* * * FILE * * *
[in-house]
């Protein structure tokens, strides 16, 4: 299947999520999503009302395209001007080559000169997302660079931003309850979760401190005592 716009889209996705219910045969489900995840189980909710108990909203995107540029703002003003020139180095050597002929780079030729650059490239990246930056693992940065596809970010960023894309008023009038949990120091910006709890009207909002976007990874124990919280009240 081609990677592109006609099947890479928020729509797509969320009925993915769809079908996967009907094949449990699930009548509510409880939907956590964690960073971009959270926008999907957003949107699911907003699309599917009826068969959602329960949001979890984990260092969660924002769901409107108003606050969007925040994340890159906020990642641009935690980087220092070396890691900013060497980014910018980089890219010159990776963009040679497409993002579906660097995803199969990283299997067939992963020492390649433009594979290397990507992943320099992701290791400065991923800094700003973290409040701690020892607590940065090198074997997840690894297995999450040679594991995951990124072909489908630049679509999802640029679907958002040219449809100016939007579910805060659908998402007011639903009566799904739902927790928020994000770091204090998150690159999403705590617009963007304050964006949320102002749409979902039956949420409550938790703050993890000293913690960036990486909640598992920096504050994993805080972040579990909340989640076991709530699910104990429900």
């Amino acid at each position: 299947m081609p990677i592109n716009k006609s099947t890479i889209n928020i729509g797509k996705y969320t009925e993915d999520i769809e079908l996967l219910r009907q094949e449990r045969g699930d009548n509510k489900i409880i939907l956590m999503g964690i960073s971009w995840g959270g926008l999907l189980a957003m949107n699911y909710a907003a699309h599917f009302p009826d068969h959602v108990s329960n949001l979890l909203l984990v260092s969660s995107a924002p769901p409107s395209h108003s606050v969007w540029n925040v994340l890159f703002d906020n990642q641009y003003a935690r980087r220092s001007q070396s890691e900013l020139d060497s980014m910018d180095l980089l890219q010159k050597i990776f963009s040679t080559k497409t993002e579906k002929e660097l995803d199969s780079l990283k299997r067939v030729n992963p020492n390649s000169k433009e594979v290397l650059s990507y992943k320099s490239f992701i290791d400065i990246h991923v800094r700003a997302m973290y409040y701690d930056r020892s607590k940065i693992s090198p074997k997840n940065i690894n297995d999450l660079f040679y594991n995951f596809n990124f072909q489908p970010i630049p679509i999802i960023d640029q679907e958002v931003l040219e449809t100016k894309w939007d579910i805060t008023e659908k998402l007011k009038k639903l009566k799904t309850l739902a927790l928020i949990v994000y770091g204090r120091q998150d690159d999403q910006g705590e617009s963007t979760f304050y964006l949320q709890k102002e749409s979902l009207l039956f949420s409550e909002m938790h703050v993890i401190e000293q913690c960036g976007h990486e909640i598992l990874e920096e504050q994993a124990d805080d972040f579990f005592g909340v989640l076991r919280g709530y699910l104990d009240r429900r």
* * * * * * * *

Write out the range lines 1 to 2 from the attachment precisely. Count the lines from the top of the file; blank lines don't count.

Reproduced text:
[in-house]
């Protein structure tokens, strides 16, 4: 299947999520999503009302395209001007080559000169997302660079931003309850979760401190005592 716009889209996705219910045969489900995840189980909710108990909203995107540029703002003003020139180095050597002929780079030729650059490239990246930056693992940065596809970010960023894309008023009038949990120091910006709890009207909002976007990874124990919280009240 081609990677592109006609099947890479928020729509797509969320009925993915769809079908996967009907094949449990699930009548509510409880939907956590964690960073971009959270926008999907957003949107699911907003699309599917009826068969959602329960949001979890984990260092969660924002769901409107108003606050969007925040994340890159906020990642641009935690980087220092070396890691900013060497980014910018980089890219010159990776963009040679497409993002579906660097995803199969990283299997067939992963020492390649433009594979290397990507992943320099992701290791400065991923800094700003973290409040701690020892607590940065090198074997997840690894297995999450040679594991995951990124072909489908630049679509999802640029679907958002040219449809100016939007579910805060659908998402007011639903009566799904739902927790928020994000770091204090998150690159999403705590617009963007304050964006949320102002749409979902039956949420409550938790703050993890000293913690960036990486909640598992920096504050994993805080972040579990909340989640076991709530699910104990429900």